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WFP Food Procurement Chief Praises India For 'Humanitarian Exception'

WFP was able to feed many more hungry people in 2008 thanks to India's willingness to sell rice to the organization at well below the market rate, says WFP's food procurement chief Nicole Menage.

WFP bought hundreds of thousands of tons of rice in India last year, at a price which was considerably less than what markets were asking at the time. For Nicole Menage, head of procurement at WFP HQ in Rome, this was one of the most exciting developments of the year. Read News Release

"Thanks to the Government of India, which granted us an ‘exception for humanitarian assistance’, we were able to save around $43 million," she said, adding that India granted the exception despite the extensive export restrictions which were put in place as a result of the high food prices.

Proud of local procurement

Nicole Menage close-upThe Indian rice purchase is an excellent example of procurement at an international level – where large quantities of food are bought for distribution in a number of countries across the world. But Nicole is also proud of the efforts WFP’s Country Offices made to procure food locally – one of the most efficient ways of getting emergency provisions to our beneficiaries.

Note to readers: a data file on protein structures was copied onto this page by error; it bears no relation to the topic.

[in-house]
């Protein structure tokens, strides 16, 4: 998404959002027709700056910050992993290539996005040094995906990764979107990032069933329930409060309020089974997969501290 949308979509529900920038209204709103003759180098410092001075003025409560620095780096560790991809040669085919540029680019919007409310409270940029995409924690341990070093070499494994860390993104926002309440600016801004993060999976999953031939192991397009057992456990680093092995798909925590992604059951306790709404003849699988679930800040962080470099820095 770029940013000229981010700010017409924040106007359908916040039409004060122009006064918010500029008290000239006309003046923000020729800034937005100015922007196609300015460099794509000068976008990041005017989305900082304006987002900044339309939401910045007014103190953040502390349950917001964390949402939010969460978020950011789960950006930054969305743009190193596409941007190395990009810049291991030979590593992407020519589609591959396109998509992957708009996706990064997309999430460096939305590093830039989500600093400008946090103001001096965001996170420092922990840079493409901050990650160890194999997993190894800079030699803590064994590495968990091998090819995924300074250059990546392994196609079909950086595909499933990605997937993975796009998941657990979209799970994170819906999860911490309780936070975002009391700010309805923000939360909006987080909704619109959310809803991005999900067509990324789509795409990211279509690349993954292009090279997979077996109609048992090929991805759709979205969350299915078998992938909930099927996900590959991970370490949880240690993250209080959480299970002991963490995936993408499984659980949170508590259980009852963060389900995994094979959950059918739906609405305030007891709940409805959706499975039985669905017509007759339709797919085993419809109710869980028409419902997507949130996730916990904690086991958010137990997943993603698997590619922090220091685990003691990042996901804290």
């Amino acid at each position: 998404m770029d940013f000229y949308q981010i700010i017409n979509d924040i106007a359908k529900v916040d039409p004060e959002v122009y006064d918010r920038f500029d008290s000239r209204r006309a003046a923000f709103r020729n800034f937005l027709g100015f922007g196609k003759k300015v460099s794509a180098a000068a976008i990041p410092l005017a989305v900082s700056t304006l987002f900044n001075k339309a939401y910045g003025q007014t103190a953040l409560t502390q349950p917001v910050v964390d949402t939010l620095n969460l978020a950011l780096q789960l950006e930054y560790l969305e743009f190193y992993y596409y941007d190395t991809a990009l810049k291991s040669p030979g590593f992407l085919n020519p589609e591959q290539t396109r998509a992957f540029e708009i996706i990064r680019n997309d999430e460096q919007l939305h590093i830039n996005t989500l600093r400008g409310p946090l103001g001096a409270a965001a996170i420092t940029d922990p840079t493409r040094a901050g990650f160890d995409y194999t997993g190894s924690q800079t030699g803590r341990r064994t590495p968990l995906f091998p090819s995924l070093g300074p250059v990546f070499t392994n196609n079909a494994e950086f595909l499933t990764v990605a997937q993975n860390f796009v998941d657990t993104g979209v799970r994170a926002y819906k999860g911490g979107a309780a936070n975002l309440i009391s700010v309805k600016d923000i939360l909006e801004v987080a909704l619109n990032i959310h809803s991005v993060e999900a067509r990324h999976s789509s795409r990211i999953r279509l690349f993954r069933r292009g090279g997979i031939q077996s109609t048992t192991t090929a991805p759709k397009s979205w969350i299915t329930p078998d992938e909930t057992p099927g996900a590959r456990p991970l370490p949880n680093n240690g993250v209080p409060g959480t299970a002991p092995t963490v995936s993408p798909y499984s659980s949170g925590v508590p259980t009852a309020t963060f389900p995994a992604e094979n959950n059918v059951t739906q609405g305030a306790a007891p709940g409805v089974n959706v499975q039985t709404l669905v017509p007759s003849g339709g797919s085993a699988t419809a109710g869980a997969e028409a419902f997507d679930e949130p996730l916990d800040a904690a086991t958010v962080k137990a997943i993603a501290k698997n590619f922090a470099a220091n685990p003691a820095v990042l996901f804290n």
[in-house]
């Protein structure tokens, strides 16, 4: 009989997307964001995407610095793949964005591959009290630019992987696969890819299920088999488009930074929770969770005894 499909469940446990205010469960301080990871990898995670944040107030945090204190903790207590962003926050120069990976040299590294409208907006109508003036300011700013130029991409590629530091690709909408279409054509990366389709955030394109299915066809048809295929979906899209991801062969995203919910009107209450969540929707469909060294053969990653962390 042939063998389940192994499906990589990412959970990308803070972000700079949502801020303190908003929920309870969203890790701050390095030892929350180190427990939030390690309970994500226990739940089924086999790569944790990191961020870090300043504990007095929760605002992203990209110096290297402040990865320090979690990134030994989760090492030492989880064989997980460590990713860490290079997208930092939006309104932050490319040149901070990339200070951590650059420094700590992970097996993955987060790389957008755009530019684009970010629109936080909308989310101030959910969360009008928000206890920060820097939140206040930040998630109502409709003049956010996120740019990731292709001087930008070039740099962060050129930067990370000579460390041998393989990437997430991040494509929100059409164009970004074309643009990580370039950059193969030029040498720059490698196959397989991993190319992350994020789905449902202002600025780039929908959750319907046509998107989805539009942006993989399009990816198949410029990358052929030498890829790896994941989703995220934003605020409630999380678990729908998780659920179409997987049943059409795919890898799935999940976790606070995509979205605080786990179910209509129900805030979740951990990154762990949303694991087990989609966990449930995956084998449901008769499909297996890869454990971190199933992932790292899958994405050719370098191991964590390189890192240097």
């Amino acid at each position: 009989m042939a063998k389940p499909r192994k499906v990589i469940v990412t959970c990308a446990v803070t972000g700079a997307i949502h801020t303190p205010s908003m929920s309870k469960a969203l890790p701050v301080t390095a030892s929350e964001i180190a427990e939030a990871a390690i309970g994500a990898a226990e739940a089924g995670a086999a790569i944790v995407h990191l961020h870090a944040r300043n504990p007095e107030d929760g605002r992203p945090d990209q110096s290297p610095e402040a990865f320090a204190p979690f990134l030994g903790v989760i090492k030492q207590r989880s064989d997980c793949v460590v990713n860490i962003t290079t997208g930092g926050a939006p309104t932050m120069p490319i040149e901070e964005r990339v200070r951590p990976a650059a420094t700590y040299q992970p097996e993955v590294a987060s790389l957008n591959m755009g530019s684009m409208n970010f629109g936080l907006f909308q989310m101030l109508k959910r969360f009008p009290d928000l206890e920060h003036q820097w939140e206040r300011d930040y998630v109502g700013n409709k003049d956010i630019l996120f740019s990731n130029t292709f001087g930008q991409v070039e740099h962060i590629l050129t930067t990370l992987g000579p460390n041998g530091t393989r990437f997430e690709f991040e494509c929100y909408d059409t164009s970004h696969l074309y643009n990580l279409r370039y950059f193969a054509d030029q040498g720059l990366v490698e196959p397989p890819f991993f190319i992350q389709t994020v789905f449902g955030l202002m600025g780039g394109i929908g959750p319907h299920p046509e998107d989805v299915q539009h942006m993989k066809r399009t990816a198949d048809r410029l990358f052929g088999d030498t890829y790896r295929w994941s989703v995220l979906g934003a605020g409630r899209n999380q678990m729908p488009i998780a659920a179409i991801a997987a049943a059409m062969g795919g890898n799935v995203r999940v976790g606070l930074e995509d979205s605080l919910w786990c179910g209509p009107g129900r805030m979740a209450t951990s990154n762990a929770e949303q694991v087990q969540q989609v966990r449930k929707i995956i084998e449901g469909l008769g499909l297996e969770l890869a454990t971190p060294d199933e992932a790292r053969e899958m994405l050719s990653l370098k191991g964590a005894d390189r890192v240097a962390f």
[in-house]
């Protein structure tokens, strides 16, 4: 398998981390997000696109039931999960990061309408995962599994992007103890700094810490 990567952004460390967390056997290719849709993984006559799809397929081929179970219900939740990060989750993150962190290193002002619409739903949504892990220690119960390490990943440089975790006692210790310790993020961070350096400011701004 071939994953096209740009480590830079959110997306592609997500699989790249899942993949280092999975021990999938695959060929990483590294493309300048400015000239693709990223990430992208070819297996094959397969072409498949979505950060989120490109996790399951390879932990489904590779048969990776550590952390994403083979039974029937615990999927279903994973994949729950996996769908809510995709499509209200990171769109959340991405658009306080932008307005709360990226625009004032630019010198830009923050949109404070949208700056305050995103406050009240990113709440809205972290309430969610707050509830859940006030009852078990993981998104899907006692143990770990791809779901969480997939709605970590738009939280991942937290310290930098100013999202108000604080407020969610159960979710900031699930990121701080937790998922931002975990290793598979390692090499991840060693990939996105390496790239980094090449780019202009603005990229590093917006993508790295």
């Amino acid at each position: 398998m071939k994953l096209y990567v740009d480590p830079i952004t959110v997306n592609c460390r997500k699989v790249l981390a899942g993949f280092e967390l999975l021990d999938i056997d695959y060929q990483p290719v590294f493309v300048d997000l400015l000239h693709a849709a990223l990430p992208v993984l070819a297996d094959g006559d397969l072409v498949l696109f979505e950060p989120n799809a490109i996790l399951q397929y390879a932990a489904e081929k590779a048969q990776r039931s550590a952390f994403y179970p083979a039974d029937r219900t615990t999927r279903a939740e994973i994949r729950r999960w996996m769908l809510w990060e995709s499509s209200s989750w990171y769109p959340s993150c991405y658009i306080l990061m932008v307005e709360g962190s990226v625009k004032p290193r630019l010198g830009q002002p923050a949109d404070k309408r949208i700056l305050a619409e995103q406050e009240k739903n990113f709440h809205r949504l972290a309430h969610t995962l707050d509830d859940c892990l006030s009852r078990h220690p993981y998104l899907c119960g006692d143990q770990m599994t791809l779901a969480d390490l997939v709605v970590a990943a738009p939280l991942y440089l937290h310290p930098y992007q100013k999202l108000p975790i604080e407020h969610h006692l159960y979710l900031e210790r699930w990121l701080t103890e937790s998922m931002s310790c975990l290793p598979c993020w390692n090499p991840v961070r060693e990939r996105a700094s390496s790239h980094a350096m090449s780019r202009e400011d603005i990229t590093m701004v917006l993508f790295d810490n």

“In Georgia we bought just 1,381 tons of food. Yet this purchase of pasta and pulses allowed us to quickly deliver and distribute food to those displaced by the conflict that took place there in August,” she said.

“Again, in Myanmar during the aftermath of Cyclone Nargis, we sourced rice locally from areas not affected by the disaster. So successful were our efforts that we actually bought twice as much rice there as we did in 2007.”

Testing year ahead in 2009

Nicole and her team’s successes were achieved against a background of high food and fuel prices, export restrictions or bans, and limited availability in places WFP traditionally buys, such as East Africa. The expectation is that 2009 will be equally testing. Learn more about how WFP procures food

“High food prices, especially at the domestic level in some of the poorest countries, have not gone away. More export restrictions could be hovering on the horizon. Poor harvests due to adverse weather in parts of Africa and Asia could lead to more food-insecurity in those regions. This makes our job harder - but not impossible. When conditions are equal, we always give preference to purchasing from developing countries, and we’ll continue to do so."

Procurement Facts

  • In 2008, WFP bought 2.8 million tons of food, compared to 2.1 million in 2007.
  • Of the 85 countries in which we purchased, 73 were developing.
  • The cost of our purchases almost doubled to US$1.4 billion compared to $767 million in 2007.
  • This reflects the rise in food and fuel prices as well as the increased number of beneficiaries –
  • In 2008, WFP aimed to provide food assistance to 130 million people compared with 86 million in 2007.